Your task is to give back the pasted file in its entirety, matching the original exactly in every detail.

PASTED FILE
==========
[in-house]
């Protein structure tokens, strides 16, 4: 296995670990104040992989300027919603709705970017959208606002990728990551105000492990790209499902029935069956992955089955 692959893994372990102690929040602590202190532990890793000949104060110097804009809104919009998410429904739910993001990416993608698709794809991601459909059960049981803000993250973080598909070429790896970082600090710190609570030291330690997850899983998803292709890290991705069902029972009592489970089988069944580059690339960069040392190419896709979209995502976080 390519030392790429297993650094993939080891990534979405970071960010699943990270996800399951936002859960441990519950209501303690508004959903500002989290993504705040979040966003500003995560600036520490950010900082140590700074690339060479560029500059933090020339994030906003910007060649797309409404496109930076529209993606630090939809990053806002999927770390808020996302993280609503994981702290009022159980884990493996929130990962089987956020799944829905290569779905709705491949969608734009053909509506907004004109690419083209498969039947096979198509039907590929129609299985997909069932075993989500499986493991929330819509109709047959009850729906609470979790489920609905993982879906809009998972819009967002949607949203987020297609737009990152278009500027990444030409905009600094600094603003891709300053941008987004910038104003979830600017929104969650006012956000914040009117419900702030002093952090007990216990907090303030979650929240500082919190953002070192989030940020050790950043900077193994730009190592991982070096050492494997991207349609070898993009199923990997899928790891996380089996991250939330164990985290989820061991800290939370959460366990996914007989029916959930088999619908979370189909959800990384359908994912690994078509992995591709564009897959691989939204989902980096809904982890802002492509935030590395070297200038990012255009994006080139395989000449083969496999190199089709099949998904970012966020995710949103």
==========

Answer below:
[in-house]
């Protein structure tokens, strides 16, 4: 296995670990104040992989300027919603709705970017959208606002990728990551105000492990790209499902029935069956992955089955 692959893994372990102690929040602590202190532990890793000949104060110097804009809104919009998410429904739910993001990416993608698709794809991601459909059960049981803000993250973080598909070429790896970082600090710190609570030291330690997850899983998803292709890290991705069902029972009592489970089988069944580059690339960069040392190419896709979209995502976080 390519030392790429297993650094993939080891990534979405970071960010699943990270996800399951936002859960441990519950209501303690508004959903500002989290993504705040979040966003500003995560600036520490950010900082140590700074690339060479560029500059933090020339994030906003910007060649797309409404496109930076529209993606630090939809990053806002999927770390808020996302993280609503994981702290009022159980884990493996929130990962089987956020799944829905290569779905709705491949969608734009053909509506907004004109690419083209498969039947096979198509039907590929129609299985997909069932075993989500499986493991929330819509109709047959009850729906609470979790489920609905993982879906809009998972819009967002949607949203987020297609737009990152278009500027990444030409905009600094600094603003891709300053941008987004910038104003979830600017929104969650006012956000914040009117419900702030002093952090007990216990907090303030979650929240500082919190953002070192989030940020050790950043900077193994730009190592991982070096050492494997991207349609070898993009199923990997899928790891996380089996991250939330164990985290989820061991800290939370959460366990996914007989029916959930088999619908979370189909959800990384359908994912690994078509992995591709564009897959691989939204989902980096809904982890802002492509935030590395070297200038990012255009994006080139395989000449083969496999190199089709099949998904970012966020995710949103």